Expanding HIV services in post-conflict Liberia
20 October 2010
UNAIDS Executive Director Michel Sidibé and UNAIDS and UNICEF Goodwill Ambassador HRH Princess Mathilde of Belgium, wrapped up a joint three-day mission to Liberia, which as a post-conflict country is working to expand its HIV services.
“It is a critical moment for Liberia. If we join together we can put the brakes on new HIV infections,” said Mr Sidibé. “But if we miss this opportunity the AIDS epidemic could regain momentum and more lives will be lost.”
During their trip, Mr Sidibé and HRH Princess Mathilde visited several health and educational facilities which are leading the way in the country’s re-energized AIDS response.
It is a critical moment for Liberia. If we join together we can put the brakes on new HIV infections
Michel Sidibé, UNIADS Executive Director
One site they visited was the JFK Hospital which is located in the capital city of Monrovia and offers a range of integrated HIV and maternal health services. It provides antenatal care to approximately 50 pregnant women each month, including voluntary HIV testing and counselling and services to prevent mother-to-child transmission (PMTCT) of HIV. On average, about 200 people visit the hospital’s antiretroviral therapy clinic every week for treatment and care.
Challenges of delivering HIV services in rural settings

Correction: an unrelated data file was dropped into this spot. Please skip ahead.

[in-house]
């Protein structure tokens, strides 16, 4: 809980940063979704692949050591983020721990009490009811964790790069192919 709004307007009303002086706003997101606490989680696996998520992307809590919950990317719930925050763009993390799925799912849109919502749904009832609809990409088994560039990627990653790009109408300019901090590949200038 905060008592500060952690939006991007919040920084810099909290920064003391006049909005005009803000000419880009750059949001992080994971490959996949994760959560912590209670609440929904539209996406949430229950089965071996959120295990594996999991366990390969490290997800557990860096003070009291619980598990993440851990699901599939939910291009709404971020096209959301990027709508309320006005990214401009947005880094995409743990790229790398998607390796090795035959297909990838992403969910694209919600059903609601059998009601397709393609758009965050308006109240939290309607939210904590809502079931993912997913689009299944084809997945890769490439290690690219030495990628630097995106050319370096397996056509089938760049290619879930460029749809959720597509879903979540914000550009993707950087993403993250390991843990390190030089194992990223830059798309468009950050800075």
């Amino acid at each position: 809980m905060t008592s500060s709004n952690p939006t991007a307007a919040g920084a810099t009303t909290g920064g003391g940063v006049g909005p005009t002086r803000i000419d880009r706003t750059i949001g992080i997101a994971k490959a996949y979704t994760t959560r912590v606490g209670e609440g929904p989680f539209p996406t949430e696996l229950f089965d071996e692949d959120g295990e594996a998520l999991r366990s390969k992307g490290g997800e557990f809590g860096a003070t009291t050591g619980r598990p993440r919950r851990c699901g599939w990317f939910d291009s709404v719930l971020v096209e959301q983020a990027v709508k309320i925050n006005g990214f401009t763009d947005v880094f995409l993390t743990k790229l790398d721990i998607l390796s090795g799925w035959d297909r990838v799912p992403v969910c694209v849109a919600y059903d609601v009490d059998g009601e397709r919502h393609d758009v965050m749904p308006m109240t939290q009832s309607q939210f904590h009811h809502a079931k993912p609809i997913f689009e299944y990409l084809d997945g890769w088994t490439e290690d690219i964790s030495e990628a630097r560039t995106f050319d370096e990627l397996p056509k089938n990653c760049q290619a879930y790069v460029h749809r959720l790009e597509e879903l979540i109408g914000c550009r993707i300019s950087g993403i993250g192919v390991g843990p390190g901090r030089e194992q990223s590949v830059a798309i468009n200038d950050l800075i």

As well as visiting hospitals in the capital, the group also paid a visit to the Phebe Hospital, a rural health facility located in the central Liberian county of Bong that provides a range of health services to around 329 000 people in four different counties. It is considered a leading provider of HIV services including antiretroviral treatment, voluntary HIV testing and counselling, PMTCT services and treatment for tuberculosis. A total of 67 people living with HIV are receiving services and 35 are on treatment.
Education is a key issue; boys and girls should be educated to show respect for one another.
HRH Princess Mathilde
However rural health facilities often face particular problems in delivering health services. For example two weeks ago the machine measuring CD4 counts, which helps monitor the progress of the virus, broke down and the hospital is unsure of when it can be fixed.
“We face many challenges. We have problems with follow up and we lose about a fifth of people who test HIV positive,” said Dr Garfee Williams, the Medical Director of Phebe Hospital. “This is due to many reasons—there are of course problems of discrimination – but also a lack of resources. We just don’t have the staff to go out into communities and provide the necessary care.”
Liberia has a generalised AIDS epidemic and latest data shows that there were around 35 000 people living with HIV at the end of 2007 and 2 300 people died of an AIDS-related illness in the same year.
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